“You would be regarded as a very polite staff wherever you go if you learned this work attitude. Though there are some strict rules, these will become your abilities connected to your own growth, so why don’t we try together for your own sake?”, that’s what I conveyed. Though I did this way of communication in Japan also, since I came to China, the frequency has become much bigger.

Because in Japan, people have a high motivation to contribute to others, therefore, once I communicate with them as, “Let’s do our best for someone,” they agree with me soon. On the other hand, in China, people have a high motivation toward their own growth, so communicating with them using the term “for your own sake” is more efficient to convince them. In that sense, I think my way of communication has broadened.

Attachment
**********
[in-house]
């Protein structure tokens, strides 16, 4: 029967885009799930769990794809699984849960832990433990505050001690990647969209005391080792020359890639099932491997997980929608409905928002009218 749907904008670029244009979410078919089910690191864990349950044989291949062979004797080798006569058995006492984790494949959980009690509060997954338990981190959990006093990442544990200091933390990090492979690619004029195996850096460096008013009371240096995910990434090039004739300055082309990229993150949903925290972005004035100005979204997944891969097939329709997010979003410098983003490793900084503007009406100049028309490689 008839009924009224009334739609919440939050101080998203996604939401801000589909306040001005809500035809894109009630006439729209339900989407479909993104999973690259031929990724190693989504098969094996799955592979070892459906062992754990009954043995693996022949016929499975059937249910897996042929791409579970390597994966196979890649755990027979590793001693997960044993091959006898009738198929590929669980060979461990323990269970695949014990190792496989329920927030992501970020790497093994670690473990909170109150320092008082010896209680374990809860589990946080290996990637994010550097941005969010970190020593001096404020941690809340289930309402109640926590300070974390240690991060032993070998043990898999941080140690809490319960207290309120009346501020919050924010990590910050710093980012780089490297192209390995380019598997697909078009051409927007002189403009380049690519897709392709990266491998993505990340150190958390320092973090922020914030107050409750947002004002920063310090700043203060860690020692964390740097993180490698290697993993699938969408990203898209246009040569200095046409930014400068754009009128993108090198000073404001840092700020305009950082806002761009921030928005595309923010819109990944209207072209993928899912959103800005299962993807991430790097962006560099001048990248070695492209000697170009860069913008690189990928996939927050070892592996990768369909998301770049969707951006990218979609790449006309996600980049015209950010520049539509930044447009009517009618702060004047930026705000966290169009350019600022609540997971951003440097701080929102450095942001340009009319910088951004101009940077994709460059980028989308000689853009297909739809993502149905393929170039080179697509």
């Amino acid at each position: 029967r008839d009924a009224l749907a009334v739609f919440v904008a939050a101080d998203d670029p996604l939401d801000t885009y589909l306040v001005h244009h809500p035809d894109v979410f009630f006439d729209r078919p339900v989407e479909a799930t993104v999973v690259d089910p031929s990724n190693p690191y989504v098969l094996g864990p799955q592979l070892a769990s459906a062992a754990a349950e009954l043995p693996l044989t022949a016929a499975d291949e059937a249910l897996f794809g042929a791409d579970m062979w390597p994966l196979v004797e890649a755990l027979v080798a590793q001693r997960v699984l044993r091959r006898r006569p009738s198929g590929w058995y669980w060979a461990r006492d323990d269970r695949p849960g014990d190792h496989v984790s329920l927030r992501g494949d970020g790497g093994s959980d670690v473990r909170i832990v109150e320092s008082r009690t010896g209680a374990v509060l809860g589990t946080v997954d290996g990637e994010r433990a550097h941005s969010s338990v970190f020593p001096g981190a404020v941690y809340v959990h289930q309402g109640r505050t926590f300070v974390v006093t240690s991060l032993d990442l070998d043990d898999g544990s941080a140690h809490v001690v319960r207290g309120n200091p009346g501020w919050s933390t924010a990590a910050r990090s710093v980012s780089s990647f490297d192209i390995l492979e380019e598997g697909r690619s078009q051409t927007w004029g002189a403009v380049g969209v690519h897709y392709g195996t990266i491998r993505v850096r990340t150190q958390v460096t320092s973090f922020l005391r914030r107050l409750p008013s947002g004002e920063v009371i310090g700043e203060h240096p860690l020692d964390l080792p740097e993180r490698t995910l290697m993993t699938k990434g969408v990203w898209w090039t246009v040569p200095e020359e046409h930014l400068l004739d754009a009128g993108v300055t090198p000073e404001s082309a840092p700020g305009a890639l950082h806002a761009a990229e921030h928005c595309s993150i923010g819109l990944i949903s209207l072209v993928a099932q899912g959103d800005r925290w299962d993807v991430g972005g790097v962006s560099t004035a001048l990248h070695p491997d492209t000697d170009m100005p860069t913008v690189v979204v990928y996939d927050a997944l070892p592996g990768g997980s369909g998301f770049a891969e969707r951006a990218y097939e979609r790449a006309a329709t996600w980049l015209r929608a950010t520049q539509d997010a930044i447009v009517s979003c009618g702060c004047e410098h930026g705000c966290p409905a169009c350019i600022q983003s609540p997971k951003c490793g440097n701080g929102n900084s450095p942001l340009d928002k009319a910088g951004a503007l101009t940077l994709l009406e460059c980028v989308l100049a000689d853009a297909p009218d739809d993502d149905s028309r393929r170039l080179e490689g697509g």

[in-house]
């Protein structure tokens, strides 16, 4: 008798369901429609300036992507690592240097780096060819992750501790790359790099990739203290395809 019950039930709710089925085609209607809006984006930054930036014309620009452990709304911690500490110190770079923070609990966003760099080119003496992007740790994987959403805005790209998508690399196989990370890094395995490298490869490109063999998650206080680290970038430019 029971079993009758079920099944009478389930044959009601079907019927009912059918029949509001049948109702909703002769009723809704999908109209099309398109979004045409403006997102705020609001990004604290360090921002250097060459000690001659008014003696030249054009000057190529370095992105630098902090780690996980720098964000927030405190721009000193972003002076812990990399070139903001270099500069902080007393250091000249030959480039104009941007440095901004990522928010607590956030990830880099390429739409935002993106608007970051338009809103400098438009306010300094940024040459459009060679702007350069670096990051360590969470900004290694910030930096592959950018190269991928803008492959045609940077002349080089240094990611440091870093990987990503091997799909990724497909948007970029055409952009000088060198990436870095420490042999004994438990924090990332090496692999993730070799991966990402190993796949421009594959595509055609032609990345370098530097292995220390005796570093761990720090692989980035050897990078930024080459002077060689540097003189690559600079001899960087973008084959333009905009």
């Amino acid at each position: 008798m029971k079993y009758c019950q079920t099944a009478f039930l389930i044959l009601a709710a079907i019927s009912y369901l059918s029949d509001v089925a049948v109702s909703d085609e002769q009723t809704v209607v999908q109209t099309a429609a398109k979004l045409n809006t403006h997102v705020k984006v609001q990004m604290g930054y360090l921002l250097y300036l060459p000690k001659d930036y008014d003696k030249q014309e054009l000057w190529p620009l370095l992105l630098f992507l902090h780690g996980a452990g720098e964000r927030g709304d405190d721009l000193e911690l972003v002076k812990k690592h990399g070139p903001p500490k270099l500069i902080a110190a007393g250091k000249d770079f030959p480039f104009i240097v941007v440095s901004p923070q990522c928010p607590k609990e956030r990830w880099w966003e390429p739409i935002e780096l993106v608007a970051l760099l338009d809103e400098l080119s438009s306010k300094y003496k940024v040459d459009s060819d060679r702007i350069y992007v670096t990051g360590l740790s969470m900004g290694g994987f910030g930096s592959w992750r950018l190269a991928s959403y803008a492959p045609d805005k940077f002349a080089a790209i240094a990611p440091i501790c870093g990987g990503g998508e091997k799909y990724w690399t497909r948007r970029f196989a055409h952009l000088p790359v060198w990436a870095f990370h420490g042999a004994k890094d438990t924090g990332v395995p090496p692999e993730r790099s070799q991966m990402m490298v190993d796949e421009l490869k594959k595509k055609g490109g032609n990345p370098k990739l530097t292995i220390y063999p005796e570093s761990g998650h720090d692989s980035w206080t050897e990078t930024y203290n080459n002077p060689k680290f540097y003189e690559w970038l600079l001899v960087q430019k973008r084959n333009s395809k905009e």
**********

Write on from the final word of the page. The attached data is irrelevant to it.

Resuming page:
In here, I also realized that the good aspects of JINS, never changed by the geographical difference between China and Japan. JINS staff have their high intellectual desire toward their work. So, if I communicate with them with my honest attitude, staff will respond to live up to my expectations and proactively pursue their own growth. Anyone who understands and empathizes with the JINS’s ways and vision actually does their job with amazing enthusiasm. Besides, a point that people who love the company called JINS have gathered to work is the same as JINS JAPAN too.

Never forget to enjoy working progressively
regardless of the countries and the scope of work